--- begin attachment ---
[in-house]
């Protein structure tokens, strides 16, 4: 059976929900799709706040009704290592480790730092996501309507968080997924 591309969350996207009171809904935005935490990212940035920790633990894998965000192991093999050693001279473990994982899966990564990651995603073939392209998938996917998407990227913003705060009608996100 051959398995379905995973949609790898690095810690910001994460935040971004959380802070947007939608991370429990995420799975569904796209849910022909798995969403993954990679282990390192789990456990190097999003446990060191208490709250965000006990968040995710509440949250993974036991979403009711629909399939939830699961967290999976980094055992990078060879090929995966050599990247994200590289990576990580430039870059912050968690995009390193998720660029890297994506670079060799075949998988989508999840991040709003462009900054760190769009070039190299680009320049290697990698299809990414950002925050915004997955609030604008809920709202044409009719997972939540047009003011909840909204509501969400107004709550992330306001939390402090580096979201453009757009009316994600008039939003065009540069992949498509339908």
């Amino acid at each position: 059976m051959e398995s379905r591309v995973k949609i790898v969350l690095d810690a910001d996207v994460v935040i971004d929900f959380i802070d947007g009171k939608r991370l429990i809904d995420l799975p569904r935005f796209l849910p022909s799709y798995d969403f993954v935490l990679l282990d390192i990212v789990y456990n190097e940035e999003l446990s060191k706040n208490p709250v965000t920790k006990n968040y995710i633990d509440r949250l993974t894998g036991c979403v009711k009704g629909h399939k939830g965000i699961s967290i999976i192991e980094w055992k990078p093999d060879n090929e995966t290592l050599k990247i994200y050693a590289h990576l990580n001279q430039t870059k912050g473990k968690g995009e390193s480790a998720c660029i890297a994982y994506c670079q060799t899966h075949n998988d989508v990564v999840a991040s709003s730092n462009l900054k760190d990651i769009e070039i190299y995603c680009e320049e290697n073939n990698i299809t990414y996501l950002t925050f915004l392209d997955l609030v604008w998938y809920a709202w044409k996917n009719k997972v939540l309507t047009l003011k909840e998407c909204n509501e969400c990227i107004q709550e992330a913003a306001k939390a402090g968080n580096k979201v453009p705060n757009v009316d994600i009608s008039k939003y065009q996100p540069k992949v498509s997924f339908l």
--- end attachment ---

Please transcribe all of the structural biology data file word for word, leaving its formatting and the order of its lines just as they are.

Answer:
[in-house]
């Protein structure tokens, strides 16, 4: 059976929900799709706040009704290592480790730092996501309507968080997924 591309969350996207009171809904935005935490990212940035920790633990894998965000192991093999050693001279473990994982899966990564990651995603073939392209998938996917998407990227913003705060009608996100 051959398995379905995973949609790898690095810690910001994460935040971004959380802070947007939608991370429990995420799975569904796209849910022909798995969403993954990679282990390192789990456990190097999003446990060191208490709250965000006990968040995710509440949250993974036991979403009711629909399939939830699961967290999976980094055992990078060879090929995966050599990247994200590289990576990580430039870059912050968690995009390193998720660029890297994506670079060799075949998988989508999840991040709003462009900054760190769009070039190299680009320049290697990698299809990414950002925050915004997955609030604008809920709202044409009719997972939540047009003011909840909204509501969400107004709550992330306001939390402090580096979201453009757009009316994600008039939003065009540069992949498509339908």
């Amino acid at each position: 059976m051959e398995s379905r591309v995973k949609i790898v969350l690095d810690a910001d996207v994460v935040i971004d929900f959380i802070d947007g009171k939608r991370l429990i809904d995420l799975p569904r935005f796209l849910p022909s799709y798995d969403f993954v935490l990679l282990d390192i990212v789990y456990n190097e940035e999003l446990s060191k706040n208490p709250v965000t920790k006990n968040y995710i633990d509440r949250l993974t894998g036991c979403v009711k009704g629909h399939k939830g965000i699961s967290i999976i192991e980094w055992k990078p093999d060879n090929e995966t290592l050599k990247i994200y050693a590289h990576l990580n001279q430039t870059k912050g473990k968690g995009e390193s480790a998720c660029i890297a994982y994506c670079q060799t899966h075949n998988d989508v990564v999840a991040s709003s730092n462009l900054k760190d990651i769009e070039i190299y995603c680009e320049e290697n073939n990698i299809t990414y996501l950002t925050f915004l392209d997955l609030v604008w998938y809920a709202w044409k996917n009719k997972v939540l309507t047009l003011k909840e998407c909204n509501e969400c990227i107004q709550e992330a913003a306001k939390a402090g968080n580096k979201v453009p705060n757009v009316d994600i009608s008039k939003y065009q996100p540069k992949v498509s997924f339908l």